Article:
DysenterY, or Bloody Flux, an infections disease, at-tended with a discharge of blood and purulent matter by stool; violent griping; a continual inclination to go to stool ; pains in the loins; fever, etc.

Unwholesome night-air, damp places, and a suppression of in-sensible perspiration, may be considered as the principal causes of this disease ; which is also, though rarely, occasioned by the immode-rate eating of unripe, acrid fruit.— Toe opinions of practitioners, on the cure of the dysentery, being at great variance; one class of them proposing to cure it by bleeding and emetics (considering it as a "rheumatism of the bowels"); another by purgatives and astringents; a third by violent sudorifics (treating it as a "fever of the intestines'), we shall not detain the reader with their different notions, but briefly observe, that the treatment of the disorder chiefly depends on two circumstances : 1. Whether it be accompanied with fever ; and, 2. Whether the patient be of a sanguineous temperament, and plethoric habit, - or the contrary. In both the former cases, we advise the reader not to attempt the cure of a disease which has often baffled the talent of the most learned and experienced, but immediately avail himself of medical advice, especially as the malady is contagious.

If, however, the dysentery be unattended with febrile symptoms, and the patient of a phlegmatic rather than choleric temperament, he may then take, at the commencement of the disease, a brisk emetic of a scruple or half a dram of the ipecacuanha-root in powder, and afterwards one grain of it every four or six hours : such medicine having, by experience, been found singularly efficacious. Hence, .we do not venture to suggest either opium, antimoniall tartar, rhubarb,

6r any other drug; as they can be of service only in particular cases. But the greatest advantage in this complaint will generally be derived from the application of clyster-;, which should consist of decoctions of the bruised ipecacuanha-root, namely, one dram boiled in a pint of water, till the third part be evaporated ; or alternately, three quarters of' a pint of fresh milk, in which one ounce of mutton-suet has been dissolved, should be administered hike-warm, and both repeated every six or eight hours.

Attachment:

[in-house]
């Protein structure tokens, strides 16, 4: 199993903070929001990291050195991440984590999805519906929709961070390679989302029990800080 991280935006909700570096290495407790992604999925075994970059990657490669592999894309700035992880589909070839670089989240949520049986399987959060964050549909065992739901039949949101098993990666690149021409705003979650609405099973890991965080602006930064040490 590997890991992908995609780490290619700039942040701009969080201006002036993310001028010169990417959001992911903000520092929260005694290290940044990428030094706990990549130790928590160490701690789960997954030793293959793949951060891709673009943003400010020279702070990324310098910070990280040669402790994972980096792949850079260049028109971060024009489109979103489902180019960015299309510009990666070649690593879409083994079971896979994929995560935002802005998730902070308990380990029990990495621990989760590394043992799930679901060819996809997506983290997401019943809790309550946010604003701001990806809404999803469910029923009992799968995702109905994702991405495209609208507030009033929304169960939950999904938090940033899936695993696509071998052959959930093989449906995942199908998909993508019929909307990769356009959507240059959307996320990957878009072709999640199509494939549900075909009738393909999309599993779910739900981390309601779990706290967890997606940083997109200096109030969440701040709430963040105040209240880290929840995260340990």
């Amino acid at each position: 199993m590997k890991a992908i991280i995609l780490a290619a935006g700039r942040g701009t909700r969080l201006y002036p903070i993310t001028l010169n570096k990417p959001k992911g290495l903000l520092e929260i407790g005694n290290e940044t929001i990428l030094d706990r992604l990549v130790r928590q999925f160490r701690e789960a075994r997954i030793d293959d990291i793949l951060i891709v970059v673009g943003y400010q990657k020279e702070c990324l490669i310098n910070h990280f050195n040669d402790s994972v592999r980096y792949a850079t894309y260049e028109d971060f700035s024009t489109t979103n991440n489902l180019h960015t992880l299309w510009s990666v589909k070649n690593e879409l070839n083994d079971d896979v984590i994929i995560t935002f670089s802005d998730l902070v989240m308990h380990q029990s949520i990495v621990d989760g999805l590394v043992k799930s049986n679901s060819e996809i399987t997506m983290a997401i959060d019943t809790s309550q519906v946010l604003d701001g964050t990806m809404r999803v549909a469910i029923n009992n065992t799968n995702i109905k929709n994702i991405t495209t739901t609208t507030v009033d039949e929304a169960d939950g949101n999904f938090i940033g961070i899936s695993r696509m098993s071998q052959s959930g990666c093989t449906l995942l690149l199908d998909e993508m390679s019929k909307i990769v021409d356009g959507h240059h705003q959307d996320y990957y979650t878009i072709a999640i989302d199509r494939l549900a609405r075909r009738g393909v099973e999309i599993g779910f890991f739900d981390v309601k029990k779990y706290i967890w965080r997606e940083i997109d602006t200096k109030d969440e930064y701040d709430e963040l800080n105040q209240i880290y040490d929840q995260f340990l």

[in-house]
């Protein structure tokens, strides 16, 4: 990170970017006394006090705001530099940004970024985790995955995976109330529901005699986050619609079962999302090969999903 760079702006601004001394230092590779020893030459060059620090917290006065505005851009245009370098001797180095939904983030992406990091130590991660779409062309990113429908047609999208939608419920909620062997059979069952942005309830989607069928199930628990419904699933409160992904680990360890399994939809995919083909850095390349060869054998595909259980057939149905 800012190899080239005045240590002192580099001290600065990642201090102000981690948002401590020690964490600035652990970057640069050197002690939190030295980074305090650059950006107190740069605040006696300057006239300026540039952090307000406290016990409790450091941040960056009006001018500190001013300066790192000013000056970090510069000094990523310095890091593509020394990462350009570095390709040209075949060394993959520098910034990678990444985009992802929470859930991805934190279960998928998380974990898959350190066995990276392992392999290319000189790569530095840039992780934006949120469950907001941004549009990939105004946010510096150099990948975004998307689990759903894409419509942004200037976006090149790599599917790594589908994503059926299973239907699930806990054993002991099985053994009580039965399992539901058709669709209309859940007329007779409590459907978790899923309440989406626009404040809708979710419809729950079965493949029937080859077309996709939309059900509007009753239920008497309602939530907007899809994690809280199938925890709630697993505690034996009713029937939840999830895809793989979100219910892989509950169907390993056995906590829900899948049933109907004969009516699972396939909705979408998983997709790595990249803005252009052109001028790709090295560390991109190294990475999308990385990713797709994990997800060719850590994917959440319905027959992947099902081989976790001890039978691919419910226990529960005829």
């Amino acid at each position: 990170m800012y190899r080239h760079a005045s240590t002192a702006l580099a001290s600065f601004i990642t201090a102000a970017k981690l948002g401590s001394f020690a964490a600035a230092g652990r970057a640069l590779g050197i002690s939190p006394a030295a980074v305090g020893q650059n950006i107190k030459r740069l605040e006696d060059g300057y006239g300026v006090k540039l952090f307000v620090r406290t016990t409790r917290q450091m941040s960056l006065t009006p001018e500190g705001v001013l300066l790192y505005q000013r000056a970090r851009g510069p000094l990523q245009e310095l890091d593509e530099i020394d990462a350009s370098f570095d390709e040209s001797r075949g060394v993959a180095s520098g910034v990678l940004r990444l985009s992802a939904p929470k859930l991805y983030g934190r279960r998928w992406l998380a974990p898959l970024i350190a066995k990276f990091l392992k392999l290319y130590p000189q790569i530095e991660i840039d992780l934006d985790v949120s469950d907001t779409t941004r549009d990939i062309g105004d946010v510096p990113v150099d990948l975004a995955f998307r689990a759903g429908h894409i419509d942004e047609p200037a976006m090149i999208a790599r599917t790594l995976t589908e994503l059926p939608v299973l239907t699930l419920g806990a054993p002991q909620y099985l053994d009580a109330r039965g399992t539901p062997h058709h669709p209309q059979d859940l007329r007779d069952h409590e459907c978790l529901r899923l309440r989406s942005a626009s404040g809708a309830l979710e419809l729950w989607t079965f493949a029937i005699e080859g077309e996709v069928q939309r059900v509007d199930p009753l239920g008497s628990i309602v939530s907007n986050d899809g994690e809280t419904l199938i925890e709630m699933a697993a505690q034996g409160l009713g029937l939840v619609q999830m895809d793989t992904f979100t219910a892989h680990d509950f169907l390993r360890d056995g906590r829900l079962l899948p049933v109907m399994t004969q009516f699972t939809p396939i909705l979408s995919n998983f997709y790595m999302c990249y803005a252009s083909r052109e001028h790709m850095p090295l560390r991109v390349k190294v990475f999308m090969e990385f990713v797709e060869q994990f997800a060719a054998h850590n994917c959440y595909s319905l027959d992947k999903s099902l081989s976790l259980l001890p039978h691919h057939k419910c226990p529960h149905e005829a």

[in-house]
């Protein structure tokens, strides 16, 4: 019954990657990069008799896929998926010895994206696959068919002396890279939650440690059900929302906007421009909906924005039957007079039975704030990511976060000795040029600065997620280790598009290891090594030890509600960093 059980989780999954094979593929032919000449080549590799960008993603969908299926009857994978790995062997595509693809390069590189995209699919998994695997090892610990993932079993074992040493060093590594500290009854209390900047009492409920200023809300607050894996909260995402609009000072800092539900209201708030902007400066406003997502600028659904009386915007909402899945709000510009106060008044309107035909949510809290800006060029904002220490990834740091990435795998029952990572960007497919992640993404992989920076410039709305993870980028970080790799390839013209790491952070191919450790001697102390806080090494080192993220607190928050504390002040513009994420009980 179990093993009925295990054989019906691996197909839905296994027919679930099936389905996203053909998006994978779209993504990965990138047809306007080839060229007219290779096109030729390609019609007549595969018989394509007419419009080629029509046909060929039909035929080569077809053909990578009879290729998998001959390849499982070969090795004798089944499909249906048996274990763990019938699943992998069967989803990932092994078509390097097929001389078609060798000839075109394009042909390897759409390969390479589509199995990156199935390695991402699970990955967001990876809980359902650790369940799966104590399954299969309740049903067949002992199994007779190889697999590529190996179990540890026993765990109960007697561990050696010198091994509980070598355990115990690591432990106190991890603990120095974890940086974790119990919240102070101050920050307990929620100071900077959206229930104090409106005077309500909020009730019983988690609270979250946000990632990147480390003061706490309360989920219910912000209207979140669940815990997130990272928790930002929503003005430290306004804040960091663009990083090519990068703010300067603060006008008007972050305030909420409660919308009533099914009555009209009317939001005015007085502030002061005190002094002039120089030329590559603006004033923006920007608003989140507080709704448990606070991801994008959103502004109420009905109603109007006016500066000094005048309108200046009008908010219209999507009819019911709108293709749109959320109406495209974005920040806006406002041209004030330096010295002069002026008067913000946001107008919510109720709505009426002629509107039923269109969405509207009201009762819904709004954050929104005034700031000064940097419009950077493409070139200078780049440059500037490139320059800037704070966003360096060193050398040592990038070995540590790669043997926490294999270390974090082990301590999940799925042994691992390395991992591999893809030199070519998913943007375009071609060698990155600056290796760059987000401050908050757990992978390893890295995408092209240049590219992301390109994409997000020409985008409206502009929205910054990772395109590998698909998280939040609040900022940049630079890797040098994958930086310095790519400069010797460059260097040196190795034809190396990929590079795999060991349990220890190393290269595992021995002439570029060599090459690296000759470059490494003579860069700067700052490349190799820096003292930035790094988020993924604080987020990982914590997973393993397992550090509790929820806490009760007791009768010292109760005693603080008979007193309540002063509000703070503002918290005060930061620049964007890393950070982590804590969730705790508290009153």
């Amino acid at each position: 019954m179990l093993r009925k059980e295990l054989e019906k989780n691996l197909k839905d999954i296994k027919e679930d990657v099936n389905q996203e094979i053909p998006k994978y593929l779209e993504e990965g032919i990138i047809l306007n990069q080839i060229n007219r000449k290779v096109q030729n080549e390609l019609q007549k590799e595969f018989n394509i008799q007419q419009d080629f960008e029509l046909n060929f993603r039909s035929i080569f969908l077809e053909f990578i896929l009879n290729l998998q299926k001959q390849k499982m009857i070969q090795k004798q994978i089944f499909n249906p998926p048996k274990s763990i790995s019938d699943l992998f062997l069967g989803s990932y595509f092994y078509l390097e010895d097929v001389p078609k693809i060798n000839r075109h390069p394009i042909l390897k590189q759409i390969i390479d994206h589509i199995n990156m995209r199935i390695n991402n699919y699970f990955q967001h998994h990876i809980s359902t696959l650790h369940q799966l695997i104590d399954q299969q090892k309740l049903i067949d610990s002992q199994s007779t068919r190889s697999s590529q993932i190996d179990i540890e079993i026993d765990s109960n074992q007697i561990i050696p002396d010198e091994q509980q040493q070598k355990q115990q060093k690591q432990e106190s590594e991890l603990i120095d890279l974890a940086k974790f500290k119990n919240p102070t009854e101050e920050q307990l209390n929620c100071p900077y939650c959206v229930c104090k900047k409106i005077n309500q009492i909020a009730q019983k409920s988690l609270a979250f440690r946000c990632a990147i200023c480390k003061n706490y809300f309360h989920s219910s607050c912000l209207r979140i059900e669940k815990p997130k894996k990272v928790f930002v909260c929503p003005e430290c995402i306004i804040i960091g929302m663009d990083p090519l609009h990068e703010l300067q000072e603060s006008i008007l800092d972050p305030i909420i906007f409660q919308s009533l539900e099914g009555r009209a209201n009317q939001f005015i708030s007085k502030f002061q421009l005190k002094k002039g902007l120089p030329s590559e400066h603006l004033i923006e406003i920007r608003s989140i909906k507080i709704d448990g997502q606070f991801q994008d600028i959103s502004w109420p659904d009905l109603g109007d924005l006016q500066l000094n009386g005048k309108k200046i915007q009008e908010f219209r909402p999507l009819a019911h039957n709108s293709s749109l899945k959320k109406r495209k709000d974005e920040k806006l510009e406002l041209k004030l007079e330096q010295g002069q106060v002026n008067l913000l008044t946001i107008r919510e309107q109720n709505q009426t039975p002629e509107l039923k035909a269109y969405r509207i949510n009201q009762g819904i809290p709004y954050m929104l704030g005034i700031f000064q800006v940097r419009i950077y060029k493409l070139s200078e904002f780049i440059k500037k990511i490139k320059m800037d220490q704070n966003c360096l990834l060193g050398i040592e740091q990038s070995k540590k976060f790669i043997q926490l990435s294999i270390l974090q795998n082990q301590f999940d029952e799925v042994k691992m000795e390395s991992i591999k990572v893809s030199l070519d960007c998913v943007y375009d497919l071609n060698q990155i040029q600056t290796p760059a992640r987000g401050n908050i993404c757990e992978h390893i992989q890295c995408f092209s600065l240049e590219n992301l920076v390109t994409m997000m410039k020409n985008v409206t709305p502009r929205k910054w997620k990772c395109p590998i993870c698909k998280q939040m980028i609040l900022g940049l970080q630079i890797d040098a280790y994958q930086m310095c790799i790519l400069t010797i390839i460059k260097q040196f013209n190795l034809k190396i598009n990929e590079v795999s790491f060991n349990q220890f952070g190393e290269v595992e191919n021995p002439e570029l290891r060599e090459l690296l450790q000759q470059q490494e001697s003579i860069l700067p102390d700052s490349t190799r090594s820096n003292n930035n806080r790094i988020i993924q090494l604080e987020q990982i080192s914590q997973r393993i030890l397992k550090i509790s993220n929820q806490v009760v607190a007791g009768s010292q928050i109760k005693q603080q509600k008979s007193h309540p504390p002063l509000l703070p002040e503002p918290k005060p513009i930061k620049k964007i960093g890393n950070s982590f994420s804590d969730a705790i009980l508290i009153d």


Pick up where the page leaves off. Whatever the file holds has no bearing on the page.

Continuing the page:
The regimen in dysentery is of the utmost consequence. Animal food, whether solid or liquid, must be abstained from, till the violent symptoms have subsided, when chicken-broth may be allowed. The use of the salep-root in the form of jelly, and the white of an egg and starch, taken in small portions, will afford sufficient nourishment, While they tend to restore the natural and abraded mucus of the intestines. In the decline of the disease, a solution of fresh mutton-suet in hot cow's-miik, to which a little starch and sugar may be added, after the fat has been removed from the top, affords both a wholesome and palatable dish. The copious use of ripe grapes has, in this disease, often procured very great relief: and, though the unlimited and promiscuous eating of fruit, in every stage and species of dysentery, may not always be proper, yet, in those cases where Nature points out such indulgence, by the ardent desire of the patient, or where the blood appears to be in a broken, dissolved state, and a putrid acrimony infests the bowels, there is no danger to be apprehended from a free allowance of ripe, sub-acid fruit, which will, in general, be attended with happy effects.